Environment, but not migration rate, influences extinction risk in experimental metapopulations.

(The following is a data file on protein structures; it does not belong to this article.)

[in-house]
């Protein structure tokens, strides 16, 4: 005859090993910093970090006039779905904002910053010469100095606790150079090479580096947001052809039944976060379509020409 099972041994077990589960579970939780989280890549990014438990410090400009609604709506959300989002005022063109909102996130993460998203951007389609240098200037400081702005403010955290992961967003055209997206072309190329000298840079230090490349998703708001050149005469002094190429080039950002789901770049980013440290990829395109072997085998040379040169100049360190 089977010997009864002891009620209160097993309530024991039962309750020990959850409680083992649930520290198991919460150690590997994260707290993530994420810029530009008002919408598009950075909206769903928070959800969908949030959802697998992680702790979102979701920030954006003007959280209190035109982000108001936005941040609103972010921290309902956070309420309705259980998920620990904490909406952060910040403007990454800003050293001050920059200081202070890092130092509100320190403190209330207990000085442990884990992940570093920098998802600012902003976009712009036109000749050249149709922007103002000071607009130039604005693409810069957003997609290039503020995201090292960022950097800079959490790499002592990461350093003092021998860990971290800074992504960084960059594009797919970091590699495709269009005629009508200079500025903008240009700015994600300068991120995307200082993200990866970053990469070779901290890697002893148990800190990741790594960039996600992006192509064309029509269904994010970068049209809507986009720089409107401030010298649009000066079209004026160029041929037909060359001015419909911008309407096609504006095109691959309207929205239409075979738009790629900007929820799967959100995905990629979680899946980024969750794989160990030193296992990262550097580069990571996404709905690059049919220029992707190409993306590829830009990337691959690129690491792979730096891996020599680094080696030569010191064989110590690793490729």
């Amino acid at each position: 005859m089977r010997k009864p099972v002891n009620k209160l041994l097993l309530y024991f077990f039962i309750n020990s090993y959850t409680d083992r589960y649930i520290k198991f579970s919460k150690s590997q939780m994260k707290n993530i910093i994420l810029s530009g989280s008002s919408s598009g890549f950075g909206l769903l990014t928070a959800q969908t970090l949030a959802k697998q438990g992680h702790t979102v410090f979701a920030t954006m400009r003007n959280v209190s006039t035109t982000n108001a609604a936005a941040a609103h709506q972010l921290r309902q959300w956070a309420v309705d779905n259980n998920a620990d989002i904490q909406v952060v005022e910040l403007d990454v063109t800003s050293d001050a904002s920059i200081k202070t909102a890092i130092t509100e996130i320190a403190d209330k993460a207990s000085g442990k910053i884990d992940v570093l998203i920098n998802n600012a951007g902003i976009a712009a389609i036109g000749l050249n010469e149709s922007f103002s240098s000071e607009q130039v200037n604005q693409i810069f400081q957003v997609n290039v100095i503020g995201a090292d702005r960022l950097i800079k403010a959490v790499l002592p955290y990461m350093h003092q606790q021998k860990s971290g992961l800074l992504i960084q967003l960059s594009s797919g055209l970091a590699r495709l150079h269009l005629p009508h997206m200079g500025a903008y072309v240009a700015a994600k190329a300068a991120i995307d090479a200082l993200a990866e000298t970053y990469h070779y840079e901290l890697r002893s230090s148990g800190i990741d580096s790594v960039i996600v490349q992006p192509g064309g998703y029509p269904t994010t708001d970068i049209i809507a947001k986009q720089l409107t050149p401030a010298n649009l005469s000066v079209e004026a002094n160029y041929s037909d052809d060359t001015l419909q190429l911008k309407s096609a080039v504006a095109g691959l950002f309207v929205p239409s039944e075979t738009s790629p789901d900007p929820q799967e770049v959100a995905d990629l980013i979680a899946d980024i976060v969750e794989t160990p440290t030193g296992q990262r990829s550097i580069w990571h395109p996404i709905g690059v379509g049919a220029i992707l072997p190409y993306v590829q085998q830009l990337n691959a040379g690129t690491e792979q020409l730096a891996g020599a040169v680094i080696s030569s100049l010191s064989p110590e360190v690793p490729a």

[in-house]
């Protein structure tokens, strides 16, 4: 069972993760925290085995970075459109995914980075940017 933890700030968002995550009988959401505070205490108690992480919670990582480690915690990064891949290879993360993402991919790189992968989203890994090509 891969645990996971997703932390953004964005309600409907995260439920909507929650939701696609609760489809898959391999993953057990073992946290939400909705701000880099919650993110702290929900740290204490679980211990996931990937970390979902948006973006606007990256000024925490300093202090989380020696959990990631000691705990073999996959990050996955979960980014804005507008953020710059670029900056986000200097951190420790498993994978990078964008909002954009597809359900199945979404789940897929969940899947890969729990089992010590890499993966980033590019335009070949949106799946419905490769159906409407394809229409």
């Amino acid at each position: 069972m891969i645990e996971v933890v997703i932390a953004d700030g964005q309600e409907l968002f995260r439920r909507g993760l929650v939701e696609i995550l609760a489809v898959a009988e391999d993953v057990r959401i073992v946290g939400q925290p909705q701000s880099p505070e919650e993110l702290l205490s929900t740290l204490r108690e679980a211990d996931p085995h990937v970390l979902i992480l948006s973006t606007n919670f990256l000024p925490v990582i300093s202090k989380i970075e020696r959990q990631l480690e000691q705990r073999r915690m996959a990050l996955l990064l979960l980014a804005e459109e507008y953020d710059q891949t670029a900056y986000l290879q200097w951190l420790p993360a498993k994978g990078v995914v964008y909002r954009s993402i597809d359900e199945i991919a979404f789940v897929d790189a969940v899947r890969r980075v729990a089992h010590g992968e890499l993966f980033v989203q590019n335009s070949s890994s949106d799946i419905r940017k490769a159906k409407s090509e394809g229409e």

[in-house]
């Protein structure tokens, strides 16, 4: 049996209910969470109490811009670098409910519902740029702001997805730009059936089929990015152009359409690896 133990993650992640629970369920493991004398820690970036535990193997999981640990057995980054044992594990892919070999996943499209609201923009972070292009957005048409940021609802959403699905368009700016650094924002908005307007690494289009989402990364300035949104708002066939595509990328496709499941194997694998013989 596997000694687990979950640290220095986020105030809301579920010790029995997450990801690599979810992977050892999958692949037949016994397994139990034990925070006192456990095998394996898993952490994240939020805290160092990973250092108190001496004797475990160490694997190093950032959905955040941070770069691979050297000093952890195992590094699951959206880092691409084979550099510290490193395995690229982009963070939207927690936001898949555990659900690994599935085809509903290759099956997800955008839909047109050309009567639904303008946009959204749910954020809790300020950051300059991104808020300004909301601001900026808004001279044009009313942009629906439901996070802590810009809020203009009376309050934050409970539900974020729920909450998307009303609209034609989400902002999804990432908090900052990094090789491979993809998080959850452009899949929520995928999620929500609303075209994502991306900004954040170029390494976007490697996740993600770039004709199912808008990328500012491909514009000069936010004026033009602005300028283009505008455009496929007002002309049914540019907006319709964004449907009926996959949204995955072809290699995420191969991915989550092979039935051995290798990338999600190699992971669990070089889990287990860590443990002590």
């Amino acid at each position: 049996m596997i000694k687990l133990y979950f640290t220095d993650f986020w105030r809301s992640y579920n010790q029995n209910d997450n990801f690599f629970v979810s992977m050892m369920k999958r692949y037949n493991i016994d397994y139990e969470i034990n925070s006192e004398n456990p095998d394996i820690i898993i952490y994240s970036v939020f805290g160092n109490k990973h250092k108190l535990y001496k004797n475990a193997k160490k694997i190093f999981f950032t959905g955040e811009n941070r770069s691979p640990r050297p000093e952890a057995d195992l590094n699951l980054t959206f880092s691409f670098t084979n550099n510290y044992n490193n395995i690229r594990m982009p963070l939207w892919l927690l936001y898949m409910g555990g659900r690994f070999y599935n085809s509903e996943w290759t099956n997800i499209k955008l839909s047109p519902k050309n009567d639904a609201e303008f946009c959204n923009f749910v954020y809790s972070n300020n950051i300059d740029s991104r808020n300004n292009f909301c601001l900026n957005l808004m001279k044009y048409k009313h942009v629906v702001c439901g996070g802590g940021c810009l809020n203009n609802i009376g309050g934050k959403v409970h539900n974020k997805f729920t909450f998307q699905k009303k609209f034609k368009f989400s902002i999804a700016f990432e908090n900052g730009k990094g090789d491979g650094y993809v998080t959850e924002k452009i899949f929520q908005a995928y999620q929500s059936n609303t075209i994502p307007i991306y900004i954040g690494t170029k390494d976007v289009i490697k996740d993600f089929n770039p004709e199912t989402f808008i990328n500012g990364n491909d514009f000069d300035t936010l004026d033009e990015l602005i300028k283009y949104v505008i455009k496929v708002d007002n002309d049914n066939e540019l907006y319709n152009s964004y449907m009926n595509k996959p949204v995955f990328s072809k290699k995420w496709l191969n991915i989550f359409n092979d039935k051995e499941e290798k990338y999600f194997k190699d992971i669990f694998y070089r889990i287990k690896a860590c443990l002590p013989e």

Ecological theory suggests that several demographic factors influence metapopulation extinction risk, including synchrony in population size between subpopulations, metapopulation size and the magnitude of fluctuations in population size. Theoretically, each of these is influenced by the rate of migration between subpopulations. Here we report on an experiment where we manipulated migration rate within metapopulations of the freshwater zooplankton Daphnia magna to examine how migration influenced each of these demographic variables, and subsequent effects on metapopulation extinction. In addition, our experimental procedures introduced unplanned but controlled differences between metapopulations in light intensity, enabling us to examine the relative influences of environmental and demographic factors. We found that increasing migration rate increased subpopulation synchrony. We failed to detect effects of migration on population size and fluctuations in population size at the metapopulation or subpopulation level, however. In contrast, light intensity did not influence synchrony, but was positively correlated with population size and negatively correlated with population fluctuation. Finally, synchrony did not influence time to extinction, while population size and the magnitude of fluctuations did. We conclude that environmental factors had a greater influence on extinction risk than demographic factors, and that metapopulation size and fluctuation were more important to extinction risk than metapopulation synchrony.

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